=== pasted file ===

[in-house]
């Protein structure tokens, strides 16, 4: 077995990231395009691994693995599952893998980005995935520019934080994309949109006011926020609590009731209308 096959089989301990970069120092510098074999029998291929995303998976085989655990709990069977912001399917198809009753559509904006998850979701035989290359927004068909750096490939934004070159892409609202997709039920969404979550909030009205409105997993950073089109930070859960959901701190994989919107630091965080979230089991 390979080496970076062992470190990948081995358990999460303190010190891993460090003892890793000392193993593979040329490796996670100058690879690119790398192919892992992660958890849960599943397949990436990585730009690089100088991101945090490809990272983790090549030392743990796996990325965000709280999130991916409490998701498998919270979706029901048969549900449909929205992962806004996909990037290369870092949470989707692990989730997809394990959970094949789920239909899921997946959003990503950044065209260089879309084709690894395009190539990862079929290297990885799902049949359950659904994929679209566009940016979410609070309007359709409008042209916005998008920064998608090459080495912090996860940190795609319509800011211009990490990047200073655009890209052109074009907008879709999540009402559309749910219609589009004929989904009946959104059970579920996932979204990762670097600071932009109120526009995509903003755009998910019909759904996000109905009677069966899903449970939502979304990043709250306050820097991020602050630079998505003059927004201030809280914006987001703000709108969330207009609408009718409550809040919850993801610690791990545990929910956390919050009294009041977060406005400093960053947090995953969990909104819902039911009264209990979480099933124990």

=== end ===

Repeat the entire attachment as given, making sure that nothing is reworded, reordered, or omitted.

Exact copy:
[in-house]
């Protein structure tokens, strides 16, 4: 077995990231395009691994693995599952893998980005995935520019934080994309949109006011926020609590009731209308 096959089989301990970069120092510098074999029998291929995303998976085989655990709990069977912001399917198809009753559509904006998850979701035989290359927004068909750096490939934004070159892409609202997709039920969404979550909030009205409105997993950073089109930070859960959901701190994989919107630091965080979230089991 390979080496970076062992470190990948081995358990999460303190010190891993460090003892890793000392193993593979040329490796996670100058690879690119790398192919892992992660958890849960599943397949990436990585730009690089100088991101945090490809990272983790090549030392743990796996990325965000709280999130991916409490998701498998919270979706029901048969549900449909929205992962806004996909990037290369870092949470989707692990989730997809394990959970094949789920239909899921997946959003990503950044065209260089879309084709690894395009190539990862079929290297990885799902049949359950659904994929679209566009940016979410609070309007359709409008042209916005998008920064998608090459080495912090996860940190795609319509800011211009990490990047200073655009890209052109074009907008879709999540009402559309749910219609589009004929989904009946959104059970579920996932979204990762670097600071932009109120526009995509903003755009998910019909759904996000109905009677069966899903449970939502979304990043709250306050820097991020602050630079998505003059927004201030809280914006987001703000709108969330207009609408009718409550809040919850993801610690791990545990929910956390919050009294009041977060406005400093960053947090995953969990909104819902039911009264209990979480099933124990």